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Wednesday, 23 April 2003

Get Out!

Written by  Gareth Branwyn

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One of the most highly anticipated events of the year is the big family vacation. And then there are those much-needed weekend getaways. How these family outings play out often has a lot to do with the planning that goes into them (and the gear you pack). What follows is a guide to some of the Web sites and portable gizmos that can make your life on the road much easier and your vacation a much-needed recharge instead of an energy drain.

Essential Web Sites:

* When planning a trip, stop by Rough Guide's site. Publishers of the hugely popular travel books, the site reproduces much of their print content as well as more up-to-date info. It's a great way to get a thumbnail view of a travel destination, along with links for further information.

* Family.Com's Travel site is also a worthwhile place to visit. You can search by destination or by type of trip (day trips, theme parks, cruises, etc.) One of the best resources, We Were There, has stories from real families about their favorite vacation haunts. Also, Yahoo Travel is a good starting point.

* Roadside America is your ticket to all of the wonderful and wacky attractions that await you once you leave the interstate and venture onto America's highways. This site (based on the popular book of the same name) has updated info on all those roadside curiosities that have your kids yelling: "Let's stop there!"

* Travel with Kids is a regularly updated site loaded with tips on traveling with and entertaining children on the road. Also has links to cheap airfare, lodging, etc. and articles on how to get the most for your vacation dollar.

* You don't want to go anywhere without knowing what the weather's like. The Weather Channel's site offers up-to-the-minute weather information for the U.S (and the world), along with beach reports, ski reports, smog conditions, highway construction and lots of travel tips.

Essential Gear:

* Global Positioning System (GPS) receivers are cheap and easy-to-use these days. These handheld or laptop/Palm-peripheral devices allow you to access orbiting GPS satellites to track your every move in the car or in the outback. DeLorme's Earthmate ($180) hooks up to your laptop or Palm computer and allows you to follow your progress on digital mapping software that comes with the device.

* Rand McNally's TripMaker Deluxe 2000 ($30 after rebate) is an excellent trip planning tool. This Windows CD-ROM (sorry, no Mac version) allows you to plan your trip and then print out gorgeous customized maps with routes, sites, hotels, restaurants, etc. If travelling in an RV, you can also locate and mark all the services you'll need. The TripMaker is also compatible with NMEA-compliant Global Positioning System receivers.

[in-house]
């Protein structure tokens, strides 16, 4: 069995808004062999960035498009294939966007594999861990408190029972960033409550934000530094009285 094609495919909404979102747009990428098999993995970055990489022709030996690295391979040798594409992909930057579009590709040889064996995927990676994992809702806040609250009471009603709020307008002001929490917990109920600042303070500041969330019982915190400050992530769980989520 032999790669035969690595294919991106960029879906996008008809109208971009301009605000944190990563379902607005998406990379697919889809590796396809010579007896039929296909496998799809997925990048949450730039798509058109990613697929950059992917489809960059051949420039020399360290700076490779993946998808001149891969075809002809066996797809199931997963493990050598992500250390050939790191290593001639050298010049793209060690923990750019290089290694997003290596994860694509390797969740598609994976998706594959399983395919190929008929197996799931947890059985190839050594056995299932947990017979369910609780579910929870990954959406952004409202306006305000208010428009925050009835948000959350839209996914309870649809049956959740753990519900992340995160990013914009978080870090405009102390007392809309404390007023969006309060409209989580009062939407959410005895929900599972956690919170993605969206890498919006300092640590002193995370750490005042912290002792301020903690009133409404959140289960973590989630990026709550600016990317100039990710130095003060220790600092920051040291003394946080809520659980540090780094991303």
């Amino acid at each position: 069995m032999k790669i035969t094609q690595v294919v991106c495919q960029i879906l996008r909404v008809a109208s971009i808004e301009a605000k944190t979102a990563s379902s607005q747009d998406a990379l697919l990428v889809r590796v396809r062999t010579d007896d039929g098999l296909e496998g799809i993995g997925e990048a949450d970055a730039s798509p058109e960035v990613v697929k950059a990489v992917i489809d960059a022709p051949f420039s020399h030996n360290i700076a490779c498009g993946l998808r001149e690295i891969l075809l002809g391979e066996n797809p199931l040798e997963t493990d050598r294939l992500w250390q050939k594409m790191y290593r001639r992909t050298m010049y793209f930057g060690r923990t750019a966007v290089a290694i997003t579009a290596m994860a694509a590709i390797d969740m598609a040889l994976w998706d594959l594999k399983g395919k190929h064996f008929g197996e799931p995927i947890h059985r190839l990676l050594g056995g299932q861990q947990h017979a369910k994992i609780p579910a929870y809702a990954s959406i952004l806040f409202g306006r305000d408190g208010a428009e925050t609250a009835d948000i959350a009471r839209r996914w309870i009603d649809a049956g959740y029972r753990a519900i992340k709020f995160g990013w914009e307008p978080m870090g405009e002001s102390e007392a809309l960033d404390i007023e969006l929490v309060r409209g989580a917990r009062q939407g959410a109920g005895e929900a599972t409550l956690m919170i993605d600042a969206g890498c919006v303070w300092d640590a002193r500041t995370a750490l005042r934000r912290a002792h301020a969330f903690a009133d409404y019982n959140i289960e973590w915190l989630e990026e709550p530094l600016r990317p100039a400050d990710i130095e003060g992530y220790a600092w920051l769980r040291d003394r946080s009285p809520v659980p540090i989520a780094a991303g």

* Many people may not know it, but there's a part of the radio spectrum set aside for family use. The FRS (Family Radio Service), at 462MHz to 467MHz, can be used by amateurs without a license to communicate up to two miles. Motorola's TalkAbout 250 radios ($125 ea., do just that. These little wonders are great for communicating with family members at theme parks, concerts, between vehicles, or just keeping track of the kids as they play down the street.

* Of course, it wouldn't be a vacation without the "Kodak moments." Digital still and video cameras allow you to not only capture the memories of your vacay, but to manipulate them like never before. Digital cameras like the Epson PhotoPC 800 ($450, allow you to take stunning hi-res shots and then upload them to your PC, Mac, or TV. On the computer, you can touch them up, alter them, email them to grandma, print them onto T-shirt transfers, you name it. If you like your memories in motion, Sony's line of Digital 8 video cameras offers unprecedented features and quality for the money. Their DCRTRV320 ($999) is amazingly easy to use, is backwards compatible with 8mm and Hi8 tapes and has a FireWire port for super-fast transfer to home computers equipped with this capability. It also doubles as a digital still camera, so it's like getting two cameras in one.

* Last, but not least, when you want to get your groove on away from the group or you want something to distract the kids in the backseat, try Creative Lab's new NOMAD II Digital Audio Player ($250). It not only has an MP3 player, so you can download music and audio books from the Net, but it also has a built-in FM radio and a voice recorder so you can leave notes to self like: "Next year, let's leave the kids at mother's!"

*** Real Families Tip: Keeping little ones quiet and contented on a long car trip can be a real challenge. If you don't have the Warner Brothers edition of the Chevy Venture with built-in video monitors, don't fret. A little creativity can go a long way. If "tell me a story" seems to be all that you hear from the back seat (after "Are we there yet?"), bring along a portable tape recorder and a pile of kids' books on tape. The always-entertaining Magna-Doodle or Etch-A-Sketch can also be lifesavers. Toy stores sell very cheap handheld video games that are a nice surprise to spring on the kids several hours into the trip.

© Studio One Networks

Last modified on Sunday, 03 April 2011 07:23
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